Last week, Tesla released a series of short videos detailing the under-the-hood specs of the upcoming Model S electric sedan. Yesterday we had the chance to sit down with Peter Rawlinson, the narrator of the aforementioned videos, and Tesla's VP of engineering, at the Detroit Auto Show. We had to know: Why is Tesla spending so much time talking up its engineering credentials?
It all comes down to timing, according to Rawlinson. The alpha prototype for the 2012 Model S (pictured, in part, above), a version of the vehicle that undergoes extreme testing conditions, just finished its first test run. So Tesla figured it was time to show off the engineering prowess of the Tesla team in Detroit—that, and the automaker doesn't have any new models to exhibit. Unlike other automakers that greenwash their concept vehicles, you "can't fake" the kind of engineering unveiling offered by Tesla at the auto show, Rawlinson claims.
Say what you will about Tesla's lack of a mass-market vehicle (the Model S has a base price of $57,000, and the Roadster is in the six-figure range), but Rawlinson is convinced that the Model S's engineering will put off any naysayers. "Culturally, we're so different from traditional automakers that have silos of expertise—body people, suspension people," he explains. "We have an emphasis on process." That means the engineering team works together to make sure parts fit well together, and they're willing to compromise for the sake of the vehicle.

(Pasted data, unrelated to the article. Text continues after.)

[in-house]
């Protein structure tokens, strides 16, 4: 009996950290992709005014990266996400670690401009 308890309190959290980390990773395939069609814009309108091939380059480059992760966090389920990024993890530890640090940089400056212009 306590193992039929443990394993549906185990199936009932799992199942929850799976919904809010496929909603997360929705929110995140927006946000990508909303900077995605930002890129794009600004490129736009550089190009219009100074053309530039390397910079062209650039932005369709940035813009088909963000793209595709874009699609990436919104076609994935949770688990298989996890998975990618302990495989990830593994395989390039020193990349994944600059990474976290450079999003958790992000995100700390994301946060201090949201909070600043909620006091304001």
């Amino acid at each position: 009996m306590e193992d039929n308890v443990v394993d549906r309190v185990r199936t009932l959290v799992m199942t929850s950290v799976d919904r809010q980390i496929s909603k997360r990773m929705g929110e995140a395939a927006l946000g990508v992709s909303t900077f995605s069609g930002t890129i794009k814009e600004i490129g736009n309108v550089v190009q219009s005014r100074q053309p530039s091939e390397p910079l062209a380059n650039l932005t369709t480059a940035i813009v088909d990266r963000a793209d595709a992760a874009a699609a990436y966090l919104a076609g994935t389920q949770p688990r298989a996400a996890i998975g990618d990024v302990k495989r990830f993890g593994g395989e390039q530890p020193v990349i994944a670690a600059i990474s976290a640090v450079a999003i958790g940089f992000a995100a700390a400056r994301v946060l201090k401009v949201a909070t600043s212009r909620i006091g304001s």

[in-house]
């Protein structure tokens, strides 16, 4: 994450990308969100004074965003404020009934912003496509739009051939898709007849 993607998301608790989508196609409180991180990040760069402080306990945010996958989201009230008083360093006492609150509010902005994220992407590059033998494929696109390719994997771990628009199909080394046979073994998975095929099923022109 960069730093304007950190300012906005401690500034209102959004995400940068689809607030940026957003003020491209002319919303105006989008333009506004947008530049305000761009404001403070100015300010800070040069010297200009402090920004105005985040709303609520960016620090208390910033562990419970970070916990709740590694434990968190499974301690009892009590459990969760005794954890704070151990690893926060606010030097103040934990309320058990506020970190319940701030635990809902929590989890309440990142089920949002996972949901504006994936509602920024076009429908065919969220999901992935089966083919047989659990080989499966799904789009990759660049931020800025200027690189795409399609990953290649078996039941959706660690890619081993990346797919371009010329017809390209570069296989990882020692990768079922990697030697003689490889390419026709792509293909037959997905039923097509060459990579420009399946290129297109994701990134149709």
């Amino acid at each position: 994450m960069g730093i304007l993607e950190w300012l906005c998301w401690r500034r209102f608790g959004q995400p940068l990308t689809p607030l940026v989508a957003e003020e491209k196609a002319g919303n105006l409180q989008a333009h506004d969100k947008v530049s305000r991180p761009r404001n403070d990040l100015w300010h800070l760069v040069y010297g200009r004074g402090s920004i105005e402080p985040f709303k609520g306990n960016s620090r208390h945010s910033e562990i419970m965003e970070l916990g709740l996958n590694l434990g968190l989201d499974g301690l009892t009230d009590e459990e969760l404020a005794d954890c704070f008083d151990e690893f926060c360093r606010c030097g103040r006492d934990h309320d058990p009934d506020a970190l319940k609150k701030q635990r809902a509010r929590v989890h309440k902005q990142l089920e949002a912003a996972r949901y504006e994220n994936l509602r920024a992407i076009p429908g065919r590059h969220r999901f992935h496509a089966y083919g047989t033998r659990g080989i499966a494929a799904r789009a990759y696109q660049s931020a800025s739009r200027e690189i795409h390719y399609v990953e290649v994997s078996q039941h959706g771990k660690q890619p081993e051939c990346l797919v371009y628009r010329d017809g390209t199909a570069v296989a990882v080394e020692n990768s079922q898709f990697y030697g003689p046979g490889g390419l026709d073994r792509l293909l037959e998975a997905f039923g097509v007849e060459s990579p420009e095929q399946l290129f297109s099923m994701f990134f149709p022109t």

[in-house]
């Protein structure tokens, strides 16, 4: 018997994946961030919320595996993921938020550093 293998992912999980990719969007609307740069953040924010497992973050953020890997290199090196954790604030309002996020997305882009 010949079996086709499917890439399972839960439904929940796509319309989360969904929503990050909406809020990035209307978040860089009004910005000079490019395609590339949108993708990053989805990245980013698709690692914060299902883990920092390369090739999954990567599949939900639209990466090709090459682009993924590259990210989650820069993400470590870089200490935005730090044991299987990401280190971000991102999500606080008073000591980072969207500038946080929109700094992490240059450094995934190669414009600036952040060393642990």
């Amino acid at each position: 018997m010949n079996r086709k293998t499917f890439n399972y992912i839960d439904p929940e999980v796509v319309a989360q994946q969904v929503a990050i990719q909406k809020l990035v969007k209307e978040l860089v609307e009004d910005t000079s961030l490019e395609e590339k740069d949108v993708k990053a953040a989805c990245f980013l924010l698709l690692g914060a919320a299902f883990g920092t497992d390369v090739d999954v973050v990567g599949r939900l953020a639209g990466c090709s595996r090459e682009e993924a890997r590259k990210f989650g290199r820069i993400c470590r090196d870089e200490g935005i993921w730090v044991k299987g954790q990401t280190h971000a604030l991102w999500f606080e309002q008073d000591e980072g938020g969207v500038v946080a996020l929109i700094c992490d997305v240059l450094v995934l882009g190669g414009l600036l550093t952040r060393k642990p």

The Model S will be a platform for the Tesla brand—in other words, there will be other, similar vehicles coming down the line. Now that Tesla has the platform, other vehicles based on the Model S can be produced more quickly than they would without the already-built platform.
The Tesla engineer also hints that less expensive Tesla's aren't out of the question. "We've done the high-end product with the Roadster, the next cascade is the Model S, and the generation three platform will be even more affordable," he says.
But for now, Rawlinson wants to focus on the Model S, and for good reason. There's plenty of work to be done. When we asked if there were any major changes he would like to make between the alpha prototype and the production vehicle, Rawlinson responsed: "Do you have an hour?"